pip3 install pycocotools
Figure 6: YOLOV5 Validation on coco Dataset Screenshot Using A100 MIG
Figure 7: YOLOV5 Inference Screenshot
Run Pipeline Example
A Kubeflow Pipeline is a portable and scalable definition of a machine learning workflow, based on containers. Kubeflow Pipelines are reusable end-to-end machine learning workflows composed of a set of input parameters and a list of the steps using the Kubeflow Pipelines SDK.
Kubeflow Pipelines offers a few samples that you can use to try out the pipelines quickly.
To run a basic pipeline, perform the following steps:
- From the Kubeflow Pipeline UI
Click the name of the sample XGBoost-iterative model training in Figure 8, the source code is
Figure 8: Example XGBoost Training Pipeline
A component in a pipeline can be responsible for data preprocessing, data transformation, model training, and so on.
The Artifacts include Pipeline packages, views, and large-scale metrics (time series). Use large-scale metrics to debug a pipeline run or investigate an individual run’s performance. Kubeflow Pipeline installation stores the artifacts in an artifact store Minio server by default. Below is the pipeline running log stored in Artifacts:
Figure 9: Artifact Stores in MinIO Server
The lineage explorer displays the running flow of pipeline components:
Figure 10: Artifacts for a Pipeline Running Log Lineage Explorer
From the Kubeflow-user-example-com namespace, we can also see the pipeline pod’s status is completed.
Figure 11: Pipeline Pods Status Become Completed
For more details, see Kubeflow .
KServe Inference Example
KServe enables serverless inferencing on Kubernetes and provides performant, high abstraction interfaces for common machine learning frameworks like TensorFlow, XGBoost, scikit-learn, PyTorch, and ONNX to handle production model serving use cases. For more details, visit the .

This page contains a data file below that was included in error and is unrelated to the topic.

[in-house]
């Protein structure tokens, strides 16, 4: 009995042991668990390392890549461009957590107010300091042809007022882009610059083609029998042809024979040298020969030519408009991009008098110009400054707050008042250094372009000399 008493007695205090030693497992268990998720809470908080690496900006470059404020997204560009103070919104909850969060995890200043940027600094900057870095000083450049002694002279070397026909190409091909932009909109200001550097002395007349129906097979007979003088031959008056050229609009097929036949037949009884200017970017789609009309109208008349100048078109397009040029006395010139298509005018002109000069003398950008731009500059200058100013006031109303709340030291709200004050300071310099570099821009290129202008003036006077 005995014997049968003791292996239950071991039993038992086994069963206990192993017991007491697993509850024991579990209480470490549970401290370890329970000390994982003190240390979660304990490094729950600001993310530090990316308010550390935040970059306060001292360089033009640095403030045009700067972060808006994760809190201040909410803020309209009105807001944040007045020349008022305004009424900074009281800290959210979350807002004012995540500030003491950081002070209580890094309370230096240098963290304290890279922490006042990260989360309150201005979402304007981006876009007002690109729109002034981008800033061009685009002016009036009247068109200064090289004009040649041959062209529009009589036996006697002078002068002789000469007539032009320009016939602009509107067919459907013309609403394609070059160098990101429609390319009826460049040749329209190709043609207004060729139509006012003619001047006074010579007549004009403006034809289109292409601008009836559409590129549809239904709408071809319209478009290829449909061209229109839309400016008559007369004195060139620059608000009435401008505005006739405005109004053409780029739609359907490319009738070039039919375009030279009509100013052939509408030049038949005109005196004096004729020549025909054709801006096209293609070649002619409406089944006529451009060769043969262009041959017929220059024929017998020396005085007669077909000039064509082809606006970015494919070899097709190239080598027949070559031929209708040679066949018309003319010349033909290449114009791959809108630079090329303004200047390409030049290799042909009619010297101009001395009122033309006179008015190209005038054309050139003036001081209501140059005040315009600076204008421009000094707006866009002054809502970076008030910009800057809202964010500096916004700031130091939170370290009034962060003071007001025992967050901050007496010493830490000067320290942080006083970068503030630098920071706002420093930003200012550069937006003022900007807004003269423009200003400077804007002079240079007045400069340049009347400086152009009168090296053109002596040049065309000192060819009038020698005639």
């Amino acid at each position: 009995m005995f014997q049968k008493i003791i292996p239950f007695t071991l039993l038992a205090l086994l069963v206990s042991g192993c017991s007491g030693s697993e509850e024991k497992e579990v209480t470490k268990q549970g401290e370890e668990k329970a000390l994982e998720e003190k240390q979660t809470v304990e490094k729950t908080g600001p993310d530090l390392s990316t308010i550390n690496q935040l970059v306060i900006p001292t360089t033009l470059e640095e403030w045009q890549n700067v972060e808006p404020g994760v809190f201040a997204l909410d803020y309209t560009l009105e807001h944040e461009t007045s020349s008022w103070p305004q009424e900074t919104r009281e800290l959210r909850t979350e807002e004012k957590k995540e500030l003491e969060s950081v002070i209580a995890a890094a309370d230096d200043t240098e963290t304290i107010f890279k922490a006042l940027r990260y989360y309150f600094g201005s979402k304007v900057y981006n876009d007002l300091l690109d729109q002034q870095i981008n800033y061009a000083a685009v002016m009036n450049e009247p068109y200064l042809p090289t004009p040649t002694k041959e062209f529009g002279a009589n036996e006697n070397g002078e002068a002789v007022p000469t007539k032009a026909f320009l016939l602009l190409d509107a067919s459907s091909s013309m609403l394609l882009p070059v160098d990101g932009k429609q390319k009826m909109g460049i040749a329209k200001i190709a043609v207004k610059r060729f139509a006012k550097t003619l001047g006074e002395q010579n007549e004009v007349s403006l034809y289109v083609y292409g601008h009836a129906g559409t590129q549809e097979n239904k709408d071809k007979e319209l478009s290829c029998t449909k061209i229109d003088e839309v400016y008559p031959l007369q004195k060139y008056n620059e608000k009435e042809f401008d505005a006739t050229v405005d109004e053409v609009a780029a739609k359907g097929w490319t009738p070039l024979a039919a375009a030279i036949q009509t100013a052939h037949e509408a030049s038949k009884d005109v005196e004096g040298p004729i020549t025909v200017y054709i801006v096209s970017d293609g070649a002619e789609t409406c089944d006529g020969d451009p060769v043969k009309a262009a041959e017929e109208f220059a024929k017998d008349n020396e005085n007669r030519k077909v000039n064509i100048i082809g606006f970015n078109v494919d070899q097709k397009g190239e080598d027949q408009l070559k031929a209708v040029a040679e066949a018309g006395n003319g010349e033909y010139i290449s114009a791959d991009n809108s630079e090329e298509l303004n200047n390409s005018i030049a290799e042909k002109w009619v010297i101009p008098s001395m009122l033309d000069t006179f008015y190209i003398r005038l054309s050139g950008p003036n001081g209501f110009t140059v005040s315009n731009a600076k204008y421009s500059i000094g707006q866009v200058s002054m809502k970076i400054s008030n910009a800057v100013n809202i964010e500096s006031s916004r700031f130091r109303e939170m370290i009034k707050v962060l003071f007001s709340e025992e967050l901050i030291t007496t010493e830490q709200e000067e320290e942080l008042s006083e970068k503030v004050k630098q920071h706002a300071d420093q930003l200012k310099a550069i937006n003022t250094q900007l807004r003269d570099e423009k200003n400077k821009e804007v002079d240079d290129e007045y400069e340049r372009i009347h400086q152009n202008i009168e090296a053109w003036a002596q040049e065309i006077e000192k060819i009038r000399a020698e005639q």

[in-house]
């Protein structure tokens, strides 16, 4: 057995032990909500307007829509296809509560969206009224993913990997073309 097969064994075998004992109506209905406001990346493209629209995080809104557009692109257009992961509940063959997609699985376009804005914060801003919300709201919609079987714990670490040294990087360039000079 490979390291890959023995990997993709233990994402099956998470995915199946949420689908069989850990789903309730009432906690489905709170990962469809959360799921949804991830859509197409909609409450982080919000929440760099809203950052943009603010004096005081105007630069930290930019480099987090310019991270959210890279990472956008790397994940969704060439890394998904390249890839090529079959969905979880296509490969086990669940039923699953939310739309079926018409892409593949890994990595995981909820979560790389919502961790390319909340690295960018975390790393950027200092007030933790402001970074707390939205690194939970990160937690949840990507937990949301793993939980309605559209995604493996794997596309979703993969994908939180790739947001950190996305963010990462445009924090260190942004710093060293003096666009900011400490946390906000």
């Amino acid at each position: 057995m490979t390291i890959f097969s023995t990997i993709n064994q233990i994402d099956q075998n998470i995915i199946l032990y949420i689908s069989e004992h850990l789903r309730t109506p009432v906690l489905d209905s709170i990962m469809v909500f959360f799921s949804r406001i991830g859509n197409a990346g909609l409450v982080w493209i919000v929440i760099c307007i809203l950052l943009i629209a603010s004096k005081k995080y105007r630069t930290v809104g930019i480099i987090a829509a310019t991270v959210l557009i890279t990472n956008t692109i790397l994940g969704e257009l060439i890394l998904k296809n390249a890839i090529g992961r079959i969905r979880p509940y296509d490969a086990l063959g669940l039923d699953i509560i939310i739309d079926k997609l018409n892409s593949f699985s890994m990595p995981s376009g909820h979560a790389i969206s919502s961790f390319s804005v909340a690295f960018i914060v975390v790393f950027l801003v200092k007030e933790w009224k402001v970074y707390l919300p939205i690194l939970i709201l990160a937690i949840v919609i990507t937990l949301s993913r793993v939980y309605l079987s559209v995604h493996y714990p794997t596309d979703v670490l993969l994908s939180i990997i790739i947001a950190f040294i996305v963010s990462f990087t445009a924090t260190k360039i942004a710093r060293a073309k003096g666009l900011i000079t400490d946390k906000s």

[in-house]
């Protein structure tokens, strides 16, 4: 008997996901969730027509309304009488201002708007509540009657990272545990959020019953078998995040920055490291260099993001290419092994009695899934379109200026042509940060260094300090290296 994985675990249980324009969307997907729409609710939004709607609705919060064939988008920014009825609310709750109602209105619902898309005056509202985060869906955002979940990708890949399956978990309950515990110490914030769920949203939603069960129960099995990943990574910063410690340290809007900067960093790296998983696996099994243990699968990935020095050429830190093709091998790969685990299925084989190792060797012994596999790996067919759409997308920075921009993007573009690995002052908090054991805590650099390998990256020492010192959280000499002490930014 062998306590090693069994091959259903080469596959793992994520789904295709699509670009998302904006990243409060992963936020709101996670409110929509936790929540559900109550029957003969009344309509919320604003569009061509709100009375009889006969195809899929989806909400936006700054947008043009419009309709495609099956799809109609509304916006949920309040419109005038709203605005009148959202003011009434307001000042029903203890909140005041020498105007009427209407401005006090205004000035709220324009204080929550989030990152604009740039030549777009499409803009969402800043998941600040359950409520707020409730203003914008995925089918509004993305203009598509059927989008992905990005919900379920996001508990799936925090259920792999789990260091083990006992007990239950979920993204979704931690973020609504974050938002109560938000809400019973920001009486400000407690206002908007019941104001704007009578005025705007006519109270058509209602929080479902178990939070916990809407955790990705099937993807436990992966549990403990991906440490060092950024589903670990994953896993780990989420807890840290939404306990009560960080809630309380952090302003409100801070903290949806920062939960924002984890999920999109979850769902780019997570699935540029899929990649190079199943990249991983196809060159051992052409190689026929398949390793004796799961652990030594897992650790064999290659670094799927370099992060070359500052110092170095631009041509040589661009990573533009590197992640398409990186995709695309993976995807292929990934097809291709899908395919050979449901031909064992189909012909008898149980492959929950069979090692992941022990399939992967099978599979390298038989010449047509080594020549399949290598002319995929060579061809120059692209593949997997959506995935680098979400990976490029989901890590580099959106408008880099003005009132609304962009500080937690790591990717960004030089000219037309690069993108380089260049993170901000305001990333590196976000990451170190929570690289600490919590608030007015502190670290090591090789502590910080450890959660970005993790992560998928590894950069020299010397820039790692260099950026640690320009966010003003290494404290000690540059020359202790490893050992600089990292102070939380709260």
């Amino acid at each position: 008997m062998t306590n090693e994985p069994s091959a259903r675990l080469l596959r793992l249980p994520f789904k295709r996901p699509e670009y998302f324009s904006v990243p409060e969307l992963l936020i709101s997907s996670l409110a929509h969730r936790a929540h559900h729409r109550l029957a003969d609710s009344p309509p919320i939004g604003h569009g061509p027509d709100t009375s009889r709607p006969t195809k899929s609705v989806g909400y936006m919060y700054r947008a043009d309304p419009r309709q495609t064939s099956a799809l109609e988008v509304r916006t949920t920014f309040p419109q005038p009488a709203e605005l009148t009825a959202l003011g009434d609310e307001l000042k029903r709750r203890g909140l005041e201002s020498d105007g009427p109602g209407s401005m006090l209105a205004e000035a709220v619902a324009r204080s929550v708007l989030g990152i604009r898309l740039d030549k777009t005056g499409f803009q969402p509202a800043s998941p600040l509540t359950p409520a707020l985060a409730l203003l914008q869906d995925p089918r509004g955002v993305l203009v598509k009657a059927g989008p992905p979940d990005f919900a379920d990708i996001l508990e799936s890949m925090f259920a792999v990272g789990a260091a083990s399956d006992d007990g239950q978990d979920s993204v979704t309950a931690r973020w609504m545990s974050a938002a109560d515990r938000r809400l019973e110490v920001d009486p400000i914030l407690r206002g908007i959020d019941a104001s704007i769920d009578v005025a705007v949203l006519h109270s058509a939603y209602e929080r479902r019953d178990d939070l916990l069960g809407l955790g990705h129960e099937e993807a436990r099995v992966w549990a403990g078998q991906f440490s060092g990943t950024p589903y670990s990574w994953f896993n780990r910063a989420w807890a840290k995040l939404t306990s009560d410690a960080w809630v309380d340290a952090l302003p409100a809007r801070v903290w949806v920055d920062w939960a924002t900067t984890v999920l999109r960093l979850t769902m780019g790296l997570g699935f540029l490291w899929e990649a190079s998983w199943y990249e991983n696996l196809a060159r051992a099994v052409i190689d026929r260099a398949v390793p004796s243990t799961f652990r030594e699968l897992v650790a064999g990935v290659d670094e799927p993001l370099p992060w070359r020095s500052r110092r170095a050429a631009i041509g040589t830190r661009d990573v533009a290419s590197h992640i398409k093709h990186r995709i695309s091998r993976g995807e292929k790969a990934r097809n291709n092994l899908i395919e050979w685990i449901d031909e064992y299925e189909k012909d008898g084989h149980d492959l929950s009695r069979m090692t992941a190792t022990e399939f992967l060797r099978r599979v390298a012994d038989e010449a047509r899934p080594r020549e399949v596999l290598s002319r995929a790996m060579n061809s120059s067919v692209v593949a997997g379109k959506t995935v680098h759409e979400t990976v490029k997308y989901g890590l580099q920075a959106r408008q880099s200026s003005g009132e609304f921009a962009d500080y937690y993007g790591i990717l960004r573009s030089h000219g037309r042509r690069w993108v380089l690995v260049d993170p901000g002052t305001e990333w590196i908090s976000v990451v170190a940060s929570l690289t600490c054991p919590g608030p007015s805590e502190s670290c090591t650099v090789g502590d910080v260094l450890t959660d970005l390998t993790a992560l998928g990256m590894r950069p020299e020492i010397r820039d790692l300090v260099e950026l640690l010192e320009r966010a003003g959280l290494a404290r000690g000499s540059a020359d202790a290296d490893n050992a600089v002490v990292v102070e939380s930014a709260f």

KServe provides a simple Kubernetes CRD to allow deploying single or multiple trained models onto model servers such as TFServing, TorchServe, ONNXRuntime, and Triton Inference Server. See for more information.
kubectl apply -f isvc.yaml -n kubeflow-user-example-com
The inference service will be ready as the figure shows.
Figure 12: inference Service Becomes Ready
You can also check the inference service from the Model Servers tab in Figure 13.
Figure 13: Deploy the Inference Service in the Model Servers Tab
Figure 14 is the screenshot of Model server details including service URL, Storage URI, and Predictor type.
Figure 14: Inference Service Details
Figure 15: Call Inference Service for Prediction Example
End-to-End Pipeline Example
- Hyperparameter tuning using Katib
- Distributive training with the best hyperparameters using TFJob
- Serve the trained model on local pvc using KServe
Before validation, make sure to set a default storageclass and install the python libraries in the requirements.txt, also you can set the parameters in the settings.py.
As shown in Figure 16, start the pipeline ./runner.sh
Figure 16: Kickoff the E2E Pipeline
We can monitor the pipeline running from the central dashboard.
Figure 17: E2E mnist Pipeline Graph
Figure 17 shows the component running steps.
The first step is the Experiments to tune Hyperparameter using Katib. The Experiment uses a "random" algorithm and TFJob for the Trial's worker.
Figure 18: Katib AutoML Hyperparameter Tuning
Then the pipeline created a pvc to store the model. Next is the runs the Chief and Worker with 1 replica, and last is serving the model using the KServe inference service. And the pipeline runs status changed from running to success.
Figure 19: Pipeline Execution Steps and Status
Check out the solution Home Page for more information.